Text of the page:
Greece has raised approximately 3 billion euros ($3.6 billion) after the completion of a five-year bond issue on Wednesday.
Greek Finance Minister Christos Staikouras welcomed the successful raising of the funds, which came at an almost zero interest rate, setting a new all-time low in the borrowing cost of the Greek state regardless of maturity.
The issue was more than 8 times oversubscribed, with bids exceeding 20 billion euros.
In the statement, Staikouras noted that “since July of 2019, when New Democracy took over power, Greece has drained 25 billion euros from capital markets at very favorable terms,” adding that this way the government guaranteed that the country’s cash reserves remained at a safe level.
“Today’s vote of confidence by the international investment community adds to a series of recent positive economic developments, such as the country’s credit rating upgrade, rising industrial production, a higher manufacturing production index and the improvement of the economic sentiment index.”
Staikouras also underlined that a treasury note auction on Wednesday resulted in an all-time low interest rate of -0.4 percent and said that “all these are a recognition of the sacrifices made by Greek society, and the credibility and efficiency of the government policy.”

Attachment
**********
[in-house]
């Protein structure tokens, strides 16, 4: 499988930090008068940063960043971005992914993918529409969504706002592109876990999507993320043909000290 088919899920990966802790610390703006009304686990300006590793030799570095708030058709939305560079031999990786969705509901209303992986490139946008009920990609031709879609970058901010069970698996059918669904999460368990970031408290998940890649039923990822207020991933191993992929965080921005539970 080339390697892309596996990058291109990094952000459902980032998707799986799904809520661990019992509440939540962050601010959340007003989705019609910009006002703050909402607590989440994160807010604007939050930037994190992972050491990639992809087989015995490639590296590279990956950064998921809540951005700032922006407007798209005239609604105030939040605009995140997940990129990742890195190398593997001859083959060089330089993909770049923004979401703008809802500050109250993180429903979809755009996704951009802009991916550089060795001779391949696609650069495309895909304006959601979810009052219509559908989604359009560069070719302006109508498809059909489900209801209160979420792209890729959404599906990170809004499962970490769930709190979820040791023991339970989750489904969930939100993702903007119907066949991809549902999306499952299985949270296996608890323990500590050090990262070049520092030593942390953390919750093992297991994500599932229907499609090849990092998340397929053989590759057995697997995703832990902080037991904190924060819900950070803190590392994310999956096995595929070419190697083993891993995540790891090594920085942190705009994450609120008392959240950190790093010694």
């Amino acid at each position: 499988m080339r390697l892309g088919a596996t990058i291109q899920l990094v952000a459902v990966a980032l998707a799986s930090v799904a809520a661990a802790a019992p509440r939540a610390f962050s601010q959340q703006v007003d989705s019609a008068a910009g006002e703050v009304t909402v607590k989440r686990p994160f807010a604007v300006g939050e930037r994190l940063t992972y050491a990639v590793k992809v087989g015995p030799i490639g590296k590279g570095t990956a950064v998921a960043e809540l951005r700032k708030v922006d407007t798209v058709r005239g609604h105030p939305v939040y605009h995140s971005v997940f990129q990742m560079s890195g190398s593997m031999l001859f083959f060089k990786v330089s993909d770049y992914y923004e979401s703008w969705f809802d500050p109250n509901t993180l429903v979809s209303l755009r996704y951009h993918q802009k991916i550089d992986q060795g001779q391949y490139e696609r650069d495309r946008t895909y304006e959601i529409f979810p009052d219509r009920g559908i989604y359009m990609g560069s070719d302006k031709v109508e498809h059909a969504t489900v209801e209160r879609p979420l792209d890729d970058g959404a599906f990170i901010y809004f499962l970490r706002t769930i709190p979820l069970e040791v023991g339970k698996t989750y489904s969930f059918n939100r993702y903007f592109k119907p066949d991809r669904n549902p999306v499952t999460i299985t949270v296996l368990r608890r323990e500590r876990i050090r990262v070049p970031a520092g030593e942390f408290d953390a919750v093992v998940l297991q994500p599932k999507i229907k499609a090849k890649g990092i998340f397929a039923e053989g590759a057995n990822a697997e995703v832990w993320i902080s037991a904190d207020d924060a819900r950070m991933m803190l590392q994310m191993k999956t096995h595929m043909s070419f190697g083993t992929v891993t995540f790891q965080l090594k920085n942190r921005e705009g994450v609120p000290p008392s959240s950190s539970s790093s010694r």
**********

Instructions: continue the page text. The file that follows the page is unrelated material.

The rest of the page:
Barclays, BofA Securities, Citi, Commerzbank, Morgan Stanley and Societe Generale were appointed to jointly manage the issue, due in February, 2026.
Bond issue shows confidence in Greek economy
International capital markets are offering a new vote of confidence in the Greek economy, sources at the Ministry of Finance noted.
In April, the Bank of Greece reiterated its 4.2% growth forecast for 2021, but warned that the Greek economy is facing a large number of bankruptcies of unsustainable enterprises after the year-long coronavirus crisis.
Bank of Greece Governor Yannis Stournaras was relatively optimistic for 2021 in his annual report for 2020, sticking to its forecast for an economic expansion of 4.2%, which is higher than that of the government and the European Commission, pegged at 3.5%.
However, he cautioned that this involves a great deal of uncertainty due to the risks associated with the course of the pandemic as well as the special features of the Greek economy.
S&P upgrades Greece’s credit rating
Also in April, S&P Global Ratings, the American credit rating agency, upgraded Greece’s sovereign credit rating by one notch to “BB” from “BB-“.
It also maintained a “positive” outlook for the country.
In its scheduled review of the Greek economy, the US firm projected an economic rebound of 4.9% for this year, above the latest Bank of Greece forecast for 4.2% growth. The recovery will accelerate to 5.8% in 2022, the agency said on Friday.
The fact that S&P has also adjusted Greece’s outlook to “positive” from stable means that a further upgrade may well be due in the next 12 to 18 months, taking Greece to the verge of investment grade after more than a decade.